No money yet for SAA, but Pravin Gordhan-led DPE implementing rescue plan

A South African Airways aircraft on the apron of Frankfurt Airport in 2018.
A South African Airways aircraft on the apron of Frankfurt Airport in 2018.
Silas Stein/picture alliance via Getty Images
  • The Department of Public Enterprises says it is working hard to implement the airline's rescue plan.
  • No funding to implement the plan has as yet been obtained.
  • Creditors of the embattled flag carrier already approved the rescue plan on 27 July.


The Pravin Gordhan-led Department of Public Enterprises says it is working hard at implementing South African Airways rescue plan but it gives no indication of funding having been obtained yet.

Creditors of the long struggling airline approved the rescue plan on July 27. Since then there has been no word on where the about R10.3 billion will come from to implement it. According to a statement from the department, it has been working with stakeholders "around the clock" to bring the process closer to finalisation.

An SAA executive told union representatives at a meeting on Tuesday that no funding for SAA has as yet been found.

To complete the rescue process - which is still in the hands of the rescue practitioners - the DPE says it is overseeing four phases of the project. The first phase would be the restructuring of the airline, including the implementation of voluntary severance packages. The appointment of non-executive directors and a new management team would be the next phase. Philip Saunders, SAA's  chief commercial officer has already been appointed as acting CEO.

Thirdly, transaction advisors would have to be appointed and lastly the formation of "a customer centric airline designed to be lean, technologically capable, digitally modernised and agile to service all market segments".

The mandate of the transaction advisor would be to assist the department in transaction planning, feasibility analysis, procurement and implementation of transactions and raising funds and investments for the new airline.

The rescue plan foresees that only 1 000 employees of the almost 5 000 would remain once the voluntary retrenchments and section 189 retrenchment processes are complete. They would be working under different terms and condition at the new airline.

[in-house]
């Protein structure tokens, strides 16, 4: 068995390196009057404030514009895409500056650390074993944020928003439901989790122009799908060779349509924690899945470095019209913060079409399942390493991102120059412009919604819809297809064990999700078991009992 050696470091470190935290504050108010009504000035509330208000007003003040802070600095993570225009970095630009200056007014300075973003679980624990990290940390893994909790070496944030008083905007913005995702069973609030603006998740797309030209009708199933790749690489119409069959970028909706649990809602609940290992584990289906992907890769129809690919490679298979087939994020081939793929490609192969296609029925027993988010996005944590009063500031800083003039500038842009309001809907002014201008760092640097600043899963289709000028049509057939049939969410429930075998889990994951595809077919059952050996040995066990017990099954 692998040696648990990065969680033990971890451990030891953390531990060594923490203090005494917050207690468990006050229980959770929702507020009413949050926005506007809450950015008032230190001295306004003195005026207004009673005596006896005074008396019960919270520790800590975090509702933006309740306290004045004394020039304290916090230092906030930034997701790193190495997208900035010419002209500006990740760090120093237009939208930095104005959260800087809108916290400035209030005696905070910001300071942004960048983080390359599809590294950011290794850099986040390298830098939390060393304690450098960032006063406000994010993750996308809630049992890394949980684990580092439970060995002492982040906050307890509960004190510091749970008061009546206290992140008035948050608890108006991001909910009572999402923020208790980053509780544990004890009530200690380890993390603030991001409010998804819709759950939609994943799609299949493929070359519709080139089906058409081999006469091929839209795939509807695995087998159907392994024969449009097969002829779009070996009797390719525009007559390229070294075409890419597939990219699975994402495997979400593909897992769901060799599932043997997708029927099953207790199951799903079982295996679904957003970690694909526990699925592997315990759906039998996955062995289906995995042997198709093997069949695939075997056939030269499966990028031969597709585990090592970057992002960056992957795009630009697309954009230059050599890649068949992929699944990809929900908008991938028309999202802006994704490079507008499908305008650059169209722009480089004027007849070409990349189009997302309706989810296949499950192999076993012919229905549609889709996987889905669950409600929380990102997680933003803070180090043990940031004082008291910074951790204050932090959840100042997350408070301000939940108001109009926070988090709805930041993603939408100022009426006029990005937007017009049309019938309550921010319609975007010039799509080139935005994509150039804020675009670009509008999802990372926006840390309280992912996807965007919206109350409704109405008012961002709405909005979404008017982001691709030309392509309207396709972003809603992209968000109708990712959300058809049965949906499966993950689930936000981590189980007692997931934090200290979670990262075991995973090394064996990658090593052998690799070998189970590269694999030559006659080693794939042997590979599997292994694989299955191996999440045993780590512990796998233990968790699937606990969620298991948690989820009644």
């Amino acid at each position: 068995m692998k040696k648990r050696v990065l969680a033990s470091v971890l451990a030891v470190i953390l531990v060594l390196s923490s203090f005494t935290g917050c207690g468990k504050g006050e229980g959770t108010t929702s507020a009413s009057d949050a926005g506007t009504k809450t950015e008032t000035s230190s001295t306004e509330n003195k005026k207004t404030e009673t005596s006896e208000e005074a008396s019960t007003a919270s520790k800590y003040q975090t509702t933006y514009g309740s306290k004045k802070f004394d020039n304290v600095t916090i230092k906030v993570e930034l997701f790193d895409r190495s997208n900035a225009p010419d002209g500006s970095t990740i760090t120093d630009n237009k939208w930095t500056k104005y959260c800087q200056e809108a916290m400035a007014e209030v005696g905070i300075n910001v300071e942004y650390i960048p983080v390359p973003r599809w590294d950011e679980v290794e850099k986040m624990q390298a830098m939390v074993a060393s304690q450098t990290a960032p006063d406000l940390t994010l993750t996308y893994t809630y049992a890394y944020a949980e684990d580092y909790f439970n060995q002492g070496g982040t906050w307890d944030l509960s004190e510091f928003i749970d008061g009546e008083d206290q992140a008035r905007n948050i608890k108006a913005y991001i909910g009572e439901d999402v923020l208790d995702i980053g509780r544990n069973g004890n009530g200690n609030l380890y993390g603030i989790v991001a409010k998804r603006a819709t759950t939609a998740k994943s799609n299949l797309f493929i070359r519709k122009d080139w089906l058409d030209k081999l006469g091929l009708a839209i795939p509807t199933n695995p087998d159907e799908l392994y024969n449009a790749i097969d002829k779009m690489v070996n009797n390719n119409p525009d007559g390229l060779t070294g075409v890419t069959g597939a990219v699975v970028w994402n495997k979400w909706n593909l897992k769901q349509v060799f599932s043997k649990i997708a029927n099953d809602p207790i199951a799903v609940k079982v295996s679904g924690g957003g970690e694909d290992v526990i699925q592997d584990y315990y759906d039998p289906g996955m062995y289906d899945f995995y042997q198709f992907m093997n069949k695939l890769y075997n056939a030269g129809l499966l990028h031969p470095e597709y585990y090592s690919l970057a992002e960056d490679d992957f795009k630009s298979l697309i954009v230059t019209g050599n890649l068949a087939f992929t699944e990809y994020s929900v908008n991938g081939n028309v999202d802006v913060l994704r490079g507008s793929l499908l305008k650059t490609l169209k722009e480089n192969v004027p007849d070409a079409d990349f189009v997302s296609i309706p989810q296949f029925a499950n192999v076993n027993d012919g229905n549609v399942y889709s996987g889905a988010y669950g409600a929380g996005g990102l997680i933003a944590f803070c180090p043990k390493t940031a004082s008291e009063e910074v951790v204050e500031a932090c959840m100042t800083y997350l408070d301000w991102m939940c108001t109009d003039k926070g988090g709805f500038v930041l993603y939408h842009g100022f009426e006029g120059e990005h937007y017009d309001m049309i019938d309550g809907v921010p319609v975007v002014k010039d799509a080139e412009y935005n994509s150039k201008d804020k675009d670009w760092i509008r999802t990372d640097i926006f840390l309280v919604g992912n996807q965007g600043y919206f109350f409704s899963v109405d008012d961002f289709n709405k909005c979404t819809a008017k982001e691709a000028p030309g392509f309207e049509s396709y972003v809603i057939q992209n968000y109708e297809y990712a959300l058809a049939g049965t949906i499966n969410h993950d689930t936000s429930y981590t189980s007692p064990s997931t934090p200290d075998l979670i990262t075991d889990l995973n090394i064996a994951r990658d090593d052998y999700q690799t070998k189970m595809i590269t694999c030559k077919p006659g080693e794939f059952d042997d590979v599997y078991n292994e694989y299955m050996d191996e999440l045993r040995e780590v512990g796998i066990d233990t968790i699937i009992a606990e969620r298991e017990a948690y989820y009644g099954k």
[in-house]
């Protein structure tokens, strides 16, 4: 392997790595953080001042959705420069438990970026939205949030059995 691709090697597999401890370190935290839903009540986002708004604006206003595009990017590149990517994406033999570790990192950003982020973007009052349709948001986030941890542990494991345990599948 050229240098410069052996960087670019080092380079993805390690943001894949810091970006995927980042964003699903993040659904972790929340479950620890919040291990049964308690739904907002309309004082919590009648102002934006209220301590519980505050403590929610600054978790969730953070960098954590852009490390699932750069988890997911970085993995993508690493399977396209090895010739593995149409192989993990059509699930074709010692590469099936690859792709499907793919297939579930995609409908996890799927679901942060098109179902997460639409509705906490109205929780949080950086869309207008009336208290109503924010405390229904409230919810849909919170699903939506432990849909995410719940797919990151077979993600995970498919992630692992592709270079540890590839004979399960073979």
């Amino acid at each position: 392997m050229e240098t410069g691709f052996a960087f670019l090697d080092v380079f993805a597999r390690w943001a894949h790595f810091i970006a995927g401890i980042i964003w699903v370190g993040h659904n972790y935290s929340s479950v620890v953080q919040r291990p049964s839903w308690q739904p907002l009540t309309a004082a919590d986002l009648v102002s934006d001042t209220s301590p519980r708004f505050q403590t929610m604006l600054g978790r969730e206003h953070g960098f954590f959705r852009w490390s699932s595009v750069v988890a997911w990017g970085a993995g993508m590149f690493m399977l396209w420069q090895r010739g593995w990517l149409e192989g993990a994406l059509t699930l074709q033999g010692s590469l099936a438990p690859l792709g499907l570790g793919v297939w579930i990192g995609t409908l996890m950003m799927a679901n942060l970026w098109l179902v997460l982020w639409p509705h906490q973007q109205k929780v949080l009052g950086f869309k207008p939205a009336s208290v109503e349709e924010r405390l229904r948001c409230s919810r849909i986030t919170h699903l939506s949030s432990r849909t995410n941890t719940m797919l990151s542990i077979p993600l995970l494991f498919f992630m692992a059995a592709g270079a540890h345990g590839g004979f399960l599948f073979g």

A further about 1 000 employees will be placed on a temporary training lay-off scheme so that they can be absorbed into the new airline as and when new positions become available.

"The DPE welcomes the attraction of a mix of local and international investor groups to provide the new airline with technical, financial and operational expertise to ensure significant SA ownership whilst diversifying the investor base," the DPE stated on Wednesday.

The DPE indicated it will maintain "a certain level of presence" in the ownership of the new airline. It would like to see the airline being used to connect Africa to the rest of the world as a competitive, viable and sustainable national airline for SA.

Fin24 has heard from a reliable source that the DPE has approached various aircraft manufacturers requesting proposals for a fleet for the new airline. The source also says local banks appear to be reluctant to lend SAA more money. Four local banks are already owed a total of R16.4 billion for loans to SAA. This has been guaranteed by government.

DPE has been approached for comment regarding it approaching the manufacturers as well as whether local banks will lend more, but at the time of publication no response had been received.

The rescue practitioners said they have no comment at this stage.

Mashudu Raphetha, president of the National Transport Movement says he welcomes the good news that the DPE as shareholder of SAA is currently finalising the appointment of the board."The number of staff opting for voluntary severance packages is encouraging and we don't see any possibility of delaying SAA touching the skies," he said.

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